Last Three Kratie Province ‘Secessionists’ Released From Prison

It was not the hero’s welcome that greeted Mam Sonando when more than a thousand boisterous supporters cheered his release from Prey Sar prison on Friday and lifted the popular radio station owner onto their shoulders for an impromptu parade.

But for the three unheralded farmers caught up in the same allegations of rebellion that saw them convicted with Mr. Sonando in October in a court case denounced as baseless and political, their much quieter release from prison on Tuesday was just as sweet.

Touch Ream, who walked out a free man in slacks and an England T-shirt 10 months after his arrest, hugged his 6-year-old daughter to his side.

“I am so happy to see her,” the father of two said. “What I missed most was my family and my daughters.”

Along with fellow villagers Kan Sovann and Phorn Sroeun, Mr. Ream was arrested in May and soon charged with taking up Mr. Sonando’s alleged call for an armed rebellion against the local authorities in rural Kratie province.

Like Mr. Sonando, who came to greet the men on their release, all three had denied the charges against them.

And like Mr. Sonando, Mr. Ream and Mr. Sovann last week had the remainder of their prison sentences—five and three years, respectively—suspended to time already served by the Appeal Court. Mr. Sroeun, who was sentenced to only 10 months in jail, chose not to appeal.

Though grateful for his freedom, Mr. Ream vowed to appeal to have his conviction overturned, and prove his innocence.

“I’m very happy to walk out, but not completely, because it is still not justice. I did nothing wrong,” Mr. Ream said moments after his release.

He also said he would not forget the day that hundreds of armed members of the government’s security forces raided his village, Broma, in mid-May.

On the morning of May 16, some 200 armed soldiers and police stormed the village on the grounds of putting down the armed rebels ensconced in Broma.

The only victim that day was a 14-year-old girl fatally shot by the security forces, a death the government chose not to investigate because it was an “accident.”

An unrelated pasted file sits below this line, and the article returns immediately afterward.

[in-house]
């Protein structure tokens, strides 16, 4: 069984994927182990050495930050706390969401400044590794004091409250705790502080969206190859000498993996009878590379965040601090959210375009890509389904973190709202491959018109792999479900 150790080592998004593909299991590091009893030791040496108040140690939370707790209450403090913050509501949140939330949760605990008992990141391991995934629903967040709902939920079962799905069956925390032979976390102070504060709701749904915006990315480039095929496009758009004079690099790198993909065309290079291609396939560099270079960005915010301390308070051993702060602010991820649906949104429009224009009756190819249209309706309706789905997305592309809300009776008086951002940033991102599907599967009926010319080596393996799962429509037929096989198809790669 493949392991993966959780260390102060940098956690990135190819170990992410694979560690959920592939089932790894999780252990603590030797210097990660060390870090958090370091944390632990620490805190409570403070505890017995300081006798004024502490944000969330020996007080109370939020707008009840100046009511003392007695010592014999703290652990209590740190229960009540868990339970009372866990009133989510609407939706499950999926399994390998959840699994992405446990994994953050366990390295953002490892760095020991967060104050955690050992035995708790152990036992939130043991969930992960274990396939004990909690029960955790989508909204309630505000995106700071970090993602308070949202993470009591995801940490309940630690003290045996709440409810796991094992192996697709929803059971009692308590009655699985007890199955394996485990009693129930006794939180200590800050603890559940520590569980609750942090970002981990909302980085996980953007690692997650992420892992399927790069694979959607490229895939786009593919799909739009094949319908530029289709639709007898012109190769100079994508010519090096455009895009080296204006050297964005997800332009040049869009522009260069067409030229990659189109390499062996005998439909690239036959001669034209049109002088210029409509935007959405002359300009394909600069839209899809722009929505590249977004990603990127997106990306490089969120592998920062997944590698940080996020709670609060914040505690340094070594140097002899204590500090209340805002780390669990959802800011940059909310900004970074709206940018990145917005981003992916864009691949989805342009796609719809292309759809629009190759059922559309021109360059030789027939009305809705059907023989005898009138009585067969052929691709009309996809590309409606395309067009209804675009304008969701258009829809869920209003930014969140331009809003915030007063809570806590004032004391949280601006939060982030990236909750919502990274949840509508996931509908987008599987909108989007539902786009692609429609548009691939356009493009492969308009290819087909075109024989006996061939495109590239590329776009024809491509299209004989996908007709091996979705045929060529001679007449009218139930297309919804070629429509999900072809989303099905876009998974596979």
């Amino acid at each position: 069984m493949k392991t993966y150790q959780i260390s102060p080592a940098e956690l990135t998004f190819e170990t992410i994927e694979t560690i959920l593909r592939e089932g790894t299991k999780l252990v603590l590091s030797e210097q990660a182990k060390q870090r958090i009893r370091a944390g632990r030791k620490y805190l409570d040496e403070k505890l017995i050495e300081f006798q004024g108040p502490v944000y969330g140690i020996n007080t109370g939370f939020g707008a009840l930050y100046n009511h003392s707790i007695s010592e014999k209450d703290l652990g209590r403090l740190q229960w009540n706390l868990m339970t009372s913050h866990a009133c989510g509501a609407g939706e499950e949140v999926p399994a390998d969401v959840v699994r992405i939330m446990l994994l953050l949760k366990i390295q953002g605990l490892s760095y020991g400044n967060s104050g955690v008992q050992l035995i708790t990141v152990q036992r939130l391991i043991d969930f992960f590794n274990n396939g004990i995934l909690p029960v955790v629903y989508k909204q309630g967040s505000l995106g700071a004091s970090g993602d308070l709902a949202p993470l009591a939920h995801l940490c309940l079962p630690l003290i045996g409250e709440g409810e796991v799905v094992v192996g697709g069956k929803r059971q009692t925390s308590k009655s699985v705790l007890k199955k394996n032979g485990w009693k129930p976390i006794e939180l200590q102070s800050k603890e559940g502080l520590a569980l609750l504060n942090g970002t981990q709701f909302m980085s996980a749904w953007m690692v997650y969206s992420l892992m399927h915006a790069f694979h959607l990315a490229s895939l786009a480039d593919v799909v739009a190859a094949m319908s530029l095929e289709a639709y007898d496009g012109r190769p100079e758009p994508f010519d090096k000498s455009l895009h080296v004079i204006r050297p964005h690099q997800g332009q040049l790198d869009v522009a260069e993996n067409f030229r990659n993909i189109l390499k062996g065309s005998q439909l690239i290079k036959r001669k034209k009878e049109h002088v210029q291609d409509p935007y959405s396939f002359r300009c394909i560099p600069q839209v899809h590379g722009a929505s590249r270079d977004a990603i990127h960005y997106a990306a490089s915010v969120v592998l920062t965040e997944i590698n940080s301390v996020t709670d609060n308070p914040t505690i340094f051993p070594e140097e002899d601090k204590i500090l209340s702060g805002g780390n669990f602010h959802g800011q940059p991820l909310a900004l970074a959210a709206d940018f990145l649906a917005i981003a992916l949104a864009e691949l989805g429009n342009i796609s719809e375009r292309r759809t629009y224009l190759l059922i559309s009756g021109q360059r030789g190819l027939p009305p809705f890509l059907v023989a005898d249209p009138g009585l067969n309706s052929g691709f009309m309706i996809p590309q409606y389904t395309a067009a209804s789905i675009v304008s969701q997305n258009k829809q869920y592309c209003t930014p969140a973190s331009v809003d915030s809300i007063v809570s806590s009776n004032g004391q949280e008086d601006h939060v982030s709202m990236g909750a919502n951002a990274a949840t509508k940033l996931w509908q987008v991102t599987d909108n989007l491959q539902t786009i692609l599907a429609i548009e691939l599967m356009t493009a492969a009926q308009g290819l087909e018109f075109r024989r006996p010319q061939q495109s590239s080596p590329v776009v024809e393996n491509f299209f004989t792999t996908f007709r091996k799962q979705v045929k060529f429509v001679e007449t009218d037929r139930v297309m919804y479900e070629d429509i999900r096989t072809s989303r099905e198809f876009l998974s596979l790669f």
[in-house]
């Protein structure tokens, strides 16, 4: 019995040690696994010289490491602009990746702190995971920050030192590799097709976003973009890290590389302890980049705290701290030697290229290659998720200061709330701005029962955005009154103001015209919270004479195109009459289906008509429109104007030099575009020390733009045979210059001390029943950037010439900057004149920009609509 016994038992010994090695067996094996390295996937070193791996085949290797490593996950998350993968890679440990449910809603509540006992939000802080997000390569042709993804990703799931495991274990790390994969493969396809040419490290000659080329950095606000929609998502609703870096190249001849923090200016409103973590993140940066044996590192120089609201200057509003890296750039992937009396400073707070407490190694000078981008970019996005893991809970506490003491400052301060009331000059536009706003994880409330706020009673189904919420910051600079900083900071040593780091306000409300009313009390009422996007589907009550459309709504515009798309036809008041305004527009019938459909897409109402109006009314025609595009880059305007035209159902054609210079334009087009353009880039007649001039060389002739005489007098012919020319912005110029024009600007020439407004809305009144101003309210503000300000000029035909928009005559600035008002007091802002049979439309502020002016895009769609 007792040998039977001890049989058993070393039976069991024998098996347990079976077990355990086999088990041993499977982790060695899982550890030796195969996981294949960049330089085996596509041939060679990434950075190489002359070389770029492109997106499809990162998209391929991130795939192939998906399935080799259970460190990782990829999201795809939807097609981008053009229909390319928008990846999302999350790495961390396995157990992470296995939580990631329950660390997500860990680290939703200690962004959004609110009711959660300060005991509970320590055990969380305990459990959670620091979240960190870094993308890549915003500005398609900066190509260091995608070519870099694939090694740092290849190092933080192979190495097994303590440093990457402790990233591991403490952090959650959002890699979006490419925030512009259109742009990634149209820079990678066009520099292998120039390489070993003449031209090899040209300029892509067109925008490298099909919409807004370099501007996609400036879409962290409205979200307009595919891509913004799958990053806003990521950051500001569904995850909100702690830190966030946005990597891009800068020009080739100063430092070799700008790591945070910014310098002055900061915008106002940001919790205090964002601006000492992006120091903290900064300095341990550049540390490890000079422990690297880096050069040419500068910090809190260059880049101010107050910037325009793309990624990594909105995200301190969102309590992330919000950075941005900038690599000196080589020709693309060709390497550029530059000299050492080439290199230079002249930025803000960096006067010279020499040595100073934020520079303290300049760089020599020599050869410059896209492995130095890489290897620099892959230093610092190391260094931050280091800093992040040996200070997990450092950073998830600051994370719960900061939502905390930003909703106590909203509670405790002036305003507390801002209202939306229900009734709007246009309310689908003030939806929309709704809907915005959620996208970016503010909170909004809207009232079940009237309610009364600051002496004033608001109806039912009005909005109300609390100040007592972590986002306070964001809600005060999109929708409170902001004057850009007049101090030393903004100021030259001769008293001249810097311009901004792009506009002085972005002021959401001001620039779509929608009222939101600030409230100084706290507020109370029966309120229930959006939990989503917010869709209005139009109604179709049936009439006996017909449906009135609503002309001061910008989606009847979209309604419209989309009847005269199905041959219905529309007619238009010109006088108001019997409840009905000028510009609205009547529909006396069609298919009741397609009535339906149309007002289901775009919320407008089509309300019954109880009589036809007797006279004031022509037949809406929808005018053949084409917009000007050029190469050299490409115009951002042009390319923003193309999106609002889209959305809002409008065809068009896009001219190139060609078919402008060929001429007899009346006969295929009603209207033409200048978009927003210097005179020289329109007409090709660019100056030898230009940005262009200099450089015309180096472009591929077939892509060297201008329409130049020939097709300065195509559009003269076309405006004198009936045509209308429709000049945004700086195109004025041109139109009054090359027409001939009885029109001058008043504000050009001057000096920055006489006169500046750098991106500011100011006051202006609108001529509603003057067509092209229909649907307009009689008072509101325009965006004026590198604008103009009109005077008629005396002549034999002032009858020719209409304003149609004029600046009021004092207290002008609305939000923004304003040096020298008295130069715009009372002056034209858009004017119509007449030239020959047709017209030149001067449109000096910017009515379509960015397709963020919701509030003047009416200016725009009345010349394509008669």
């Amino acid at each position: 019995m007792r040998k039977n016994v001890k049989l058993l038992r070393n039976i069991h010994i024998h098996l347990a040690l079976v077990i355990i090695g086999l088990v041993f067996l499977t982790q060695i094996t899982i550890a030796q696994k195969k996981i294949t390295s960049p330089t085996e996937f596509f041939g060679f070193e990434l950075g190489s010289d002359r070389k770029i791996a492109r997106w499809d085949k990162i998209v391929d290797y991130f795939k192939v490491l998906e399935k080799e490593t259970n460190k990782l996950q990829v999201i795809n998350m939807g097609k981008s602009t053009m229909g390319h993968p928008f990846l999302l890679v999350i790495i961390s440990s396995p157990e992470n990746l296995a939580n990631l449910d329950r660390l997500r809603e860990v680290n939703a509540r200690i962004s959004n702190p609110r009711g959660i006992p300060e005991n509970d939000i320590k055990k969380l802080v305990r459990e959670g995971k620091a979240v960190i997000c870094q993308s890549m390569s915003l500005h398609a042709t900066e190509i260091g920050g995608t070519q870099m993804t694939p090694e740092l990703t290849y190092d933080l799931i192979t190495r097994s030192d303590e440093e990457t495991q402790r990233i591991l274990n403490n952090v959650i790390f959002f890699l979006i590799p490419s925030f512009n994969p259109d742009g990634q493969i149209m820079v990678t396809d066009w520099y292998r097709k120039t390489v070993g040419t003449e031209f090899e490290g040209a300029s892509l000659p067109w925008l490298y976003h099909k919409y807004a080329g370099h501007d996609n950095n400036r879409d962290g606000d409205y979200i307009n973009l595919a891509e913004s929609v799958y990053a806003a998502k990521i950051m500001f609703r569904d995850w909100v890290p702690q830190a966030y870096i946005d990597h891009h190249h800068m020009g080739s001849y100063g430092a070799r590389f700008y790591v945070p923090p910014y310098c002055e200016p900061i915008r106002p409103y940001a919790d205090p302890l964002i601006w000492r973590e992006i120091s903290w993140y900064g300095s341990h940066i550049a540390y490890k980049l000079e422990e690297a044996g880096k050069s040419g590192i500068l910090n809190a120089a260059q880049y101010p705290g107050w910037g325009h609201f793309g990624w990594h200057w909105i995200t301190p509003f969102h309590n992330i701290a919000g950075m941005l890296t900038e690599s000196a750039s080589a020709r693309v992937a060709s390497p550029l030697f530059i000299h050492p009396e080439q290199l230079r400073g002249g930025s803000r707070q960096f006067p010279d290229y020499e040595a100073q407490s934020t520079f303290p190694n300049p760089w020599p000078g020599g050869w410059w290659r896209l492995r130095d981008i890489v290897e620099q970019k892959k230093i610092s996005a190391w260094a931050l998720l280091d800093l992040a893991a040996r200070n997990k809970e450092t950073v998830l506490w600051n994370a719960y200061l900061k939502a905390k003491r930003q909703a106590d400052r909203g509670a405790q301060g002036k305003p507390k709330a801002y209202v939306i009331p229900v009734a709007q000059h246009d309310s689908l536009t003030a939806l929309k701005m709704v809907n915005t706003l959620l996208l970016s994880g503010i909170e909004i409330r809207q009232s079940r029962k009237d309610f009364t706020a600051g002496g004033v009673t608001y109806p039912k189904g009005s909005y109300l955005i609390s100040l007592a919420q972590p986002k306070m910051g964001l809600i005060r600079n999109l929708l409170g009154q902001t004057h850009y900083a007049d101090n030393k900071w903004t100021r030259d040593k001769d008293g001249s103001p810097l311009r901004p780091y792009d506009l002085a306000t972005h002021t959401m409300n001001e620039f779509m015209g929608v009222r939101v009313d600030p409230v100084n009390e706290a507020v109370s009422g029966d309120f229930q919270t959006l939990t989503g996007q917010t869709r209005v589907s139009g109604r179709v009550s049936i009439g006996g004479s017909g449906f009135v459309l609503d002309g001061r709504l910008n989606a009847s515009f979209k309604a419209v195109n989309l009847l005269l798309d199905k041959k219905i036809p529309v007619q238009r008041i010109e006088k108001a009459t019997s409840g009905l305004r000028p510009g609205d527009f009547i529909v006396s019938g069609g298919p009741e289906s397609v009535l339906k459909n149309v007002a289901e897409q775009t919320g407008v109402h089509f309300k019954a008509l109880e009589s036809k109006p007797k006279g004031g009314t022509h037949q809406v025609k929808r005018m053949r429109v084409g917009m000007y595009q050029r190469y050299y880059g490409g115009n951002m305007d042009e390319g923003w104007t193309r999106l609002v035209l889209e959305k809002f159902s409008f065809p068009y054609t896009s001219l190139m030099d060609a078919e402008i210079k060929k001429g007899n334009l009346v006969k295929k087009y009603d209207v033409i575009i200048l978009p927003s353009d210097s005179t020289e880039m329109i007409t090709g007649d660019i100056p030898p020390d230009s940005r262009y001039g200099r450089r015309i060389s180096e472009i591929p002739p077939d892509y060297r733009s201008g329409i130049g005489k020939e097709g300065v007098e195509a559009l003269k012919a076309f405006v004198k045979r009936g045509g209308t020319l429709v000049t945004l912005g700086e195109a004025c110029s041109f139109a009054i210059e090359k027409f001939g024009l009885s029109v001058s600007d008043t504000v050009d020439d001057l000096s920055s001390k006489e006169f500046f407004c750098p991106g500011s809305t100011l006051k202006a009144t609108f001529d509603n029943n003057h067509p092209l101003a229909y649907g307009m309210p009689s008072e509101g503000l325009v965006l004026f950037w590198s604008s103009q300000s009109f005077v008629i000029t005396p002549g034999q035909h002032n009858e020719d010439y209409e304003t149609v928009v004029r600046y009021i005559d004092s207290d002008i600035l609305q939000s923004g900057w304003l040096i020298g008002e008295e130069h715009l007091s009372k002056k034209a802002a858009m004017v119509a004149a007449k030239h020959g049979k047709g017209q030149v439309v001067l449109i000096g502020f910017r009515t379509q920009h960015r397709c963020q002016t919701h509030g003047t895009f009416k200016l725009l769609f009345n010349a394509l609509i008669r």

“When I close my eyes, I still remember that day,” Mr. Ream said with a slight shake.

At their appeal hearing, Mr. Ream and Mr. Sovann confessed to helping monitor a makeshift roadblock on the village outskirts but insisted they were only protesting against a local rubber plantation, which many of them accused of grabbing their farmland.

Some have accused the authorities of carrying out a mass eviction from Broma on the grounds of the so-called insurrection, but in practice, they claim, the issue was the villagers’ agitation against the rubber company.

Human rights groups rebuked their original trial by Phnom Penh Municipal Court in Sep­tember for relying on the testimony of a few arrested villagers who all had their prison sentences immediately suspended after testifying against Mr. Sonando. The groups also rebuked the appeal hearing for not having any of those same “witnesses” on hand to be questioned by the defense despite being summoned.

“The ruling of the Appeal Court was no victory for justice,” rights group Adhoc, which furnished the men with their defense lawyer, said in a statement on Tuesday. “Touch Ream and [Kan] Sovann remain convicted of crimes which no evidence supports and have lost 10 months of their lives.”

Upon their release, the three men stopped at a nearby pagoda, offered up a bunch of bananas and a bouquet of flowers, and had a monk wash away any lingering bad spirits. And with nothing to hold them in Phnom Penh, they were in a minivan headed back to Broma by noon.

During a brief stop—just be­fore leaving Phnom Penh—at the offices of local rights group Licadho, which brought the men food during their prison stint and arranged visits with their families, Mr. Ream said he still feared arrest so long as his conviction stood.

Since the police raid on Broma, a handful of police have remained permanently stationed just outside the village in a newly constructed post.

But Mr. Ream said he had no plans to leave the village.

“We will stay in Broma because that is where our land is,” he said.

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